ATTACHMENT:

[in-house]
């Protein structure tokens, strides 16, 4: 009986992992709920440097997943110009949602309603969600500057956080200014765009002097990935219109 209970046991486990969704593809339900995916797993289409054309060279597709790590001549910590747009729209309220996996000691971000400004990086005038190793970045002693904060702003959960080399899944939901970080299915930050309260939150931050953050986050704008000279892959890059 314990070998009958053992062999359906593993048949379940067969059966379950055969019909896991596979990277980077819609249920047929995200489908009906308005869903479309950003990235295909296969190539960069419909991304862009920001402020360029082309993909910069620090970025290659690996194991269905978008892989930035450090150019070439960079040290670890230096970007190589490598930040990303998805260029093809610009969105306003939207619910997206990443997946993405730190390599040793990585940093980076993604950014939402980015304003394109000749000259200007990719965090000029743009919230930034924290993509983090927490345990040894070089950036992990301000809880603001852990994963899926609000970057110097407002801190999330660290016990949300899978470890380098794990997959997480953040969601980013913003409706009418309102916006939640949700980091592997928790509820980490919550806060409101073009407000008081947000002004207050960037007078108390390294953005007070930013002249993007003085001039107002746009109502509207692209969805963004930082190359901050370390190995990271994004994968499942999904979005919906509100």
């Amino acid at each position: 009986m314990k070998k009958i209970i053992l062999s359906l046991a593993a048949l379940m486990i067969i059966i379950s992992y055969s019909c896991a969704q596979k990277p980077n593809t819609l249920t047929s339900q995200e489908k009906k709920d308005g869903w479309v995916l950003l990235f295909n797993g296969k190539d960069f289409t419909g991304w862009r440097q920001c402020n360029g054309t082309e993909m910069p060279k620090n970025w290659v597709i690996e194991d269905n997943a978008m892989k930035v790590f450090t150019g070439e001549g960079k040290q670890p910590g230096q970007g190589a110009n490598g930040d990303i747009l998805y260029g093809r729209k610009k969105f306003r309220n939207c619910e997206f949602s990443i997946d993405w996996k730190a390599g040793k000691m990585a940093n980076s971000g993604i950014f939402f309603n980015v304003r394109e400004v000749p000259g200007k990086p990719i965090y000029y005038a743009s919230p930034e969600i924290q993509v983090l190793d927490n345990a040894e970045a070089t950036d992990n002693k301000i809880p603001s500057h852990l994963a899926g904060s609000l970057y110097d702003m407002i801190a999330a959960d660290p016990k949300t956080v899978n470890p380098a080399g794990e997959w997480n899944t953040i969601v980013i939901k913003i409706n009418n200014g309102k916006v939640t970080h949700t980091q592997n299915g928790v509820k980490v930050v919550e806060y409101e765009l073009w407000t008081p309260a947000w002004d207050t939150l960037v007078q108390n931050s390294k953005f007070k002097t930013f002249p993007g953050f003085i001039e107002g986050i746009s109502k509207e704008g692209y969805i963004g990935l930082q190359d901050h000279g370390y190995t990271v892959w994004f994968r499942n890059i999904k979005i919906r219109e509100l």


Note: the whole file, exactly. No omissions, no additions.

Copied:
[in-house]
């Protein structure tokens, strides 16, 4: 009986992992709920440097997943110009949602309603969600500057956080200014765009002097990935219109 209970046991486990969704593809339900995916797993289409054309060279597709790590001549910590747009729209309220996996000691971000400004990086005038190793970045002693904060702003959960080399899944939901970080299915930050309260939150931050953050986050704008000279892959890059 314990070998009958053992062999359906593993048949379940067969059966379950055969019909896991596979990277980077819609249920047929995200489908009906308005869903479309950003990235295909296969190539960069419909991304862009920001402020360029082309993909910069620090970025290659690996194991269905978008892989930035450090150019070439960079040290670890230096970007190589490598930040990303998805260029093809610009969105306003939207619910997206990443997946993405730190390599040793990585940093980076993604950014939402980015304003394109000749000259200007990719965090000029743009919230930034924290993509983090927490345990040894070089950036992990301000809880603001852990994963899926609000970057110097407002801190999330660290016990949300899978470890380098794990997959997480953040969601980013913003409706009418309102916006939640949700980091592997928790509820980490919550806060409101073009407000008081947000002004207050960037007078108390390294953005007070930013002249993007003085001039107002746009109502509207692209969805963004930082190359901050370390190995990271994004994968499942999904979005919906509100």
């Amino acid at each position: 009986m314990k070998k009958i209970i053992l062999s359906l046991a593993a048949l379940m486990i067969i059966i379950s992992y055969s019909c896991a969704q596979k990277p980077n593809t819609l249920t047929s339900q995200e489908k009906k709920d308005g869903w479309v995916l950003l990235f295909n797993g296969k190539d960069f289409t419909g991304w862009r440097q920001c402020n360029g054309t082309e993909m910069p060279k620090n970025w290659v597709i690996e194991d269905n997943a978008m892989k930035v790590f450090t150019g070439e001549g960079k040290q670890p910590g230096q970007g190589a110009n490598g930040d990303i747009l998805y260029g093809r729209k610009k969105f306003r309220n939207c619910e997206f949602s990443i997946d993405w996996k730190a390599g040793k000691m990585a940093n980076s971000g993604i950014f939402f309603n980015v304003r394109e400004v000749p000259g200007k990086p990719i965090y000029y005038a743009s919230p930034e969600i924290q993509v983090l190793d927490n345990a040894e970045a070089t950036d992990n002693k301000i809880p603001s500057h852990l994963a899926g904060s609000l970057y110097d702003m407002i801190a999330a959960d660290p016990k949300t956080v899978n470890p380098a080399g794990e997959w997480n899944t953040i969601v980013i939901k913003i409706n009418n200014g309102k916006v939640t970080h949700t980091q592997n299915g928790v509820k980490v930050v919550e806060y409101e765009l073009w407000t008081p309260a947000w002004d207050t939150l960037v007078q108390n931050s390294k953005f007070k002097t930013f002249p993007g953050f003085i001039e107002g986050i746009s109502k509207e704008g692209y969805i963004g990935l930082q190359d901050h000279g370390y190995t990271v892959w994004f994968r499942n890059i999904k979005i919906r219109e509100l």